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Execution takes courage, right?
There’s never a shortage of articles in the biz press about execution and strategy. Some describe execution “fails.” Others provide tips on how to execute better. And some provide a mash-up of both. And this comes as no surprise. Virtually every organization I work with is focused, even obsessed, with execution. Getting stuff done is always a hot topic. And while there are many reasons cited for execution “fails”—lack of alignment, poor planning, communication and culture problems, reward and recognition issues, and the globally used “talent deficit”—all of these issues can be traced back to a lack of strategic clarity.
This is because most organizations are complex and most have a major investment in the status quo, i.e. current, market-ready products and services. Capital is invested in technology, buildings, machines, and distribution methods. Individuals have decades of investment in expertise in the status quo. They’re invested in the old strategy!
So, if execution is a problem for your organization, it’s critical to look at your organization’s investment in the past. The most effective organizations are fearless in their ability to get rid of everything that keeps people rooted in the old world. And even if they have millions of dollars tied up in old-strategy resources (materials, technologies, talent, processes, etc.), they know that keeping older resources around muddles the essential clarity needed for the disciplined execution required to keep up in the 21st-century business environment.
The simple fact is this: execution of strategy requires courage. Call it boldness. Call it taking a risk. Call it leadership. The most successful leaders must be willing to ruffle the feathers of their experts and their masters, and even be willing to eliminate perfectly good technology, machinery, process and talent because they represent the past more than the future. When you look around, do you see an unhealthy amount of the past? Do you really believe that you can repurpose that piece of technology that you paid way too much for six years ago? Maybe the brave thing to do is take some space and dress it up and call it your museum!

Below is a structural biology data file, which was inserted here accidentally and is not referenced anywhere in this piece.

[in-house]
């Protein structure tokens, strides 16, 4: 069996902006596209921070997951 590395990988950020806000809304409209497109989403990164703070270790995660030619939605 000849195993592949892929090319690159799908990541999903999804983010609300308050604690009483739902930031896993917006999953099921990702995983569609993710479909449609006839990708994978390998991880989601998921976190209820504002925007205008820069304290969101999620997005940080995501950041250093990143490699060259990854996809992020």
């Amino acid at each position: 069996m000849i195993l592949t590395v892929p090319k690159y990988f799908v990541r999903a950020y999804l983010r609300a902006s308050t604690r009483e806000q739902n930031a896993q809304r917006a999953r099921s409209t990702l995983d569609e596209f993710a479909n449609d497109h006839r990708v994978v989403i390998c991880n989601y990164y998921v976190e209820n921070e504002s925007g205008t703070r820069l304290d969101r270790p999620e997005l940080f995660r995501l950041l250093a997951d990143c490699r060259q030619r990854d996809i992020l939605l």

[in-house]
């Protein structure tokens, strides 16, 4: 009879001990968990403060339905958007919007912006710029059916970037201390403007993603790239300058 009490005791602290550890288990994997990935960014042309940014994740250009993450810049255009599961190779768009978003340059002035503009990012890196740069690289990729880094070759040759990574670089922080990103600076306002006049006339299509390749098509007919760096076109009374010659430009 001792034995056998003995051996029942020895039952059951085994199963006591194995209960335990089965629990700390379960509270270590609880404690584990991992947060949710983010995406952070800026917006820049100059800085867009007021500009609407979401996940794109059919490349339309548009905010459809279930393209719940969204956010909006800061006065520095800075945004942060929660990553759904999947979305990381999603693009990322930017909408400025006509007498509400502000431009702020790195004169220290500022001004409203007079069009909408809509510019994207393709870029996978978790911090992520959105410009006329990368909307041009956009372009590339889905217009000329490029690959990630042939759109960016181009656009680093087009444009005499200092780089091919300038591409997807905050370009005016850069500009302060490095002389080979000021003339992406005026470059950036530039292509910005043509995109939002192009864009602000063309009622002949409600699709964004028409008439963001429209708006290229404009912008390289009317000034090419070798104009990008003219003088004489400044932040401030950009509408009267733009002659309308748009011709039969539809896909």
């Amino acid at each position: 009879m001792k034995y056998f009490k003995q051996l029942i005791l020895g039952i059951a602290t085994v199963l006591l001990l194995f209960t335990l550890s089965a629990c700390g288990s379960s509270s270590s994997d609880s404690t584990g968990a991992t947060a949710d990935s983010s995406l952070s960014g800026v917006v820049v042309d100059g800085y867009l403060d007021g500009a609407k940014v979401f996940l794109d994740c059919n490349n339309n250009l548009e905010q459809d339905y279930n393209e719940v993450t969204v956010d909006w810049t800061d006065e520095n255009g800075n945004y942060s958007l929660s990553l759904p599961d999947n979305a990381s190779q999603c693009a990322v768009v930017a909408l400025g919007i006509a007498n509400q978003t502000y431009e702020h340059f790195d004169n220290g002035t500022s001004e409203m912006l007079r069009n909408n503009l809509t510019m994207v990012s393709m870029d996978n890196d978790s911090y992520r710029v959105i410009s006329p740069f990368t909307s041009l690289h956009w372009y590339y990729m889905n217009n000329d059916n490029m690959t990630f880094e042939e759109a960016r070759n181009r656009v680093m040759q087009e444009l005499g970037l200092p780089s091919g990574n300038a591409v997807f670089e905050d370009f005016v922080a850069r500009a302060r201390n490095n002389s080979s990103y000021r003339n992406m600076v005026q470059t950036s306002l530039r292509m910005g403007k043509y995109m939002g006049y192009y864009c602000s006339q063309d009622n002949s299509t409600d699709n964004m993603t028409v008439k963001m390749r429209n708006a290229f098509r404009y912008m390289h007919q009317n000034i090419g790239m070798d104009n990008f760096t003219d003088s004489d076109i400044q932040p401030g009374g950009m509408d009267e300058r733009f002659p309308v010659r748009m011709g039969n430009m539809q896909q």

The other place to look for clarity is in how you make decisions. Do you have the courage as a leadership team to make the best decision. Do you look for consensus? Do you look for the decision everyone will accept? For common ground? For mediocrity? If your decision-making process has drifted into a process where you are pleasing all your stakeholders, it’s virtually guaranteed that you have muddled the clarity of your message.
Strategy does not necessarily require unanimous agreement, but it does require clarity around your commitments. It means making decisions that you cannot take back. It means being “all-in.” It comes from a bold place where you really look at what it takes to fully commit to the execution of your strategic concepts and invest in the future—clearing out the past and then going for it—consequential decisiveness. Execution takes courage.
Are you and your leadership team up to the challenge? You better be.
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